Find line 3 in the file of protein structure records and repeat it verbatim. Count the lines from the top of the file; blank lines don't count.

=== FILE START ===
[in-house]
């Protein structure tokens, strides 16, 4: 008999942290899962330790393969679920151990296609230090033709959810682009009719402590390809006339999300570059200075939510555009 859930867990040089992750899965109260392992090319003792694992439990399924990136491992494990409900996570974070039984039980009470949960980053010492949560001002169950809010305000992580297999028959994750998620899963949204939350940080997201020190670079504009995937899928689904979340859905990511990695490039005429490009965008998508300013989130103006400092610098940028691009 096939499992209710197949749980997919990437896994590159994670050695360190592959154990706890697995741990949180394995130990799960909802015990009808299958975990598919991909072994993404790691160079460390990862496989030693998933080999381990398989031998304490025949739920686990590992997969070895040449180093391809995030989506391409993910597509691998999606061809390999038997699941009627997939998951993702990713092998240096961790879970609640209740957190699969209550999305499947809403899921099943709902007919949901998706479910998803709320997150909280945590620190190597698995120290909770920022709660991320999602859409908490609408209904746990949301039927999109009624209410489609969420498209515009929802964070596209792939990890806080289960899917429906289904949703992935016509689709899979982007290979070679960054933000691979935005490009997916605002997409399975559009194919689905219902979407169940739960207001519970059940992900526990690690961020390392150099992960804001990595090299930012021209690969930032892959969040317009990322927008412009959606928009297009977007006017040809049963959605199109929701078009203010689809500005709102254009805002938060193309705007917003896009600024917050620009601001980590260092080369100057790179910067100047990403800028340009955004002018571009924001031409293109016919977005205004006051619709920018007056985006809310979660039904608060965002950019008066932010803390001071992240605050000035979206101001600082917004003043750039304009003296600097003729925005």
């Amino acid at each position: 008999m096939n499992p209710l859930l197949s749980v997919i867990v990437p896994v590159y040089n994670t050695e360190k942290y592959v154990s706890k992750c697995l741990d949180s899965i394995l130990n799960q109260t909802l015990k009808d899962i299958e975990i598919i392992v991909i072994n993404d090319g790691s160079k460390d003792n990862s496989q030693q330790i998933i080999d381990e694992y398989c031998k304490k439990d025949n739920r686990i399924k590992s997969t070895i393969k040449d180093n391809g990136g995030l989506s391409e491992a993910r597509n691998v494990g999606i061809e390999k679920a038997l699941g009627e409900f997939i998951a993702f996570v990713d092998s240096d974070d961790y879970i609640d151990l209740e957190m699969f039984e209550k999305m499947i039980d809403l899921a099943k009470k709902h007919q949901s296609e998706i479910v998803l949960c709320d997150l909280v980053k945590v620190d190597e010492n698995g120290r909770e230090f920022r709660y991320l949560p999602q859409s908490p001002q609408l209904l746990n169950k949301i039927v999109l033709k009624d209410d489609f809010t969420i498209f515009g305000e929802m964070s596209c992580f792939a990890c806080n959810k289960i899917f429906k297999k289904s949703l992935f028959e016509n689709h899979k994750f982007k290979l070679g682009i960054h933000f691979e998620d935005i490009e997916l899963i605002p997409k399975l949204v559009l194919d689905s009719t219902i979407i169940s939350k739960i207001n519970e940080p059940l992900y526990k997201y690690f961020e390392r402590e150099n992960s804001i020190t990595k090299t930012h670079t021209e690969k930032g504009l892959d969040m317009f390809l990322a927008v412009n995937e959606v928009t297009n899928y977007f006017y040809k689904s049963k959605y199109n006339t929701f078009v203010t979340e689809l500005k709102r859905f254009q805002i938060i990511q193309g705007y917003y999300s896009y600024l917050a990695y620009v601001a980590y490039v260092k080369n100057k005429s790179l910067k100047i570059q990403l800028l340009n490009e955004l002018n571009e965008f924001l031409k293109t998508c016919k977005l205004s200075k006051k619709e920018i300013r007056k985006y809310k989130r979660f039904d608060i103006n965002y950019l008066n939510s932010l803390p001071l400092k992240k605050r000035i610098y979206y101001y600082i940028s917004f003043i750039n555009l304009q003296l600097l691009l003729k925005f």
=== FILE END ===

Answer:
């Amino acid at each position: 008999m096939n499992p209710l859930l197949s749980v997919i867990v990437p896994v590159y040089n994670t050695e360190k942290y592959v154990s706890k992750c697995l741990d949180s899965i394995l130990n799960q109260t909802l015990k009808d899962i299958e975990i598919i392992v991909i072994n993404d090319g790691s160079k460390d003792n990862s496989q030693q330790i998933i080999d381990e694992y398989c031998k304490k439990d025949n739920r686990i399924k590992s997969t070895i393969k040449d180093n391809g990136g995030l989506s391409e491992a993910r597509n691998v494990g999606i061809e390999k679920a038997l699941g009627e409900f997939i998951a993702f996570v990713d092998s240096d974070d961790y879970i609640d151990l209740e957190m699969f039984e209550k999305m499947i039980d809403l899921a099943k009470k709902h007919q949901s296609e998706i479910v998803l949960c709320d997150l909280v980053k945590v620190d190597e010492n698995g120290r909770e230090f920022r709660y991320l949560p999602q859409s908490p001002q609408l209904l746990n169950k949301i039927v999109l033709k009624d209410d489609f809010t969420i498209f515009g305000e929802m964070s596209c992580f792939a990890c806080n959810k289960i899917f429906k297999k289904s949703l992935f028959e016509n689709h899979k994750f982007k290979l070679g682009i960054h933000f691979e998620d935005i490009e997916l899963i605002p997409k399975l949204v559009l194919d689905s009719t219902i979407i169940s939350k739960i207001n519970e940080p059940l992900y526990k997201y690690f961020e390392r402590e150099n992960s804001i020190t990595k090299t930012h670079t021209e690969k930032g504009l892959d969040m317009f390809l990322a927008v412009n995937e959606v928009t297009n899928y977007f006017y040809k689904s049963k959605y199109n006339t929701f078009v203010t979340e689809l500005k709102r859905f254009q805002i938060i990511q193309g705007y917003y999300s896009y600024l917050a990695y620009v601001a980590y490039v260092k080369n100057k005429s790179l910067k100047i570059q990403l800028l340009n490009e955004l002018n571009e965008f924001l031409k293109t998508c016919k977005l205004s200075k006051k619709e920018i300013r007056k985006y809310k989130r979660f039904d608060i103006n965002y950019l008066n939510s932010l803390p001071l400092k992240k605050r000035i610098y979206y101001y600082i940028s917004f003043i750039n555009l304009q003296l600097l691009l003729k925005f």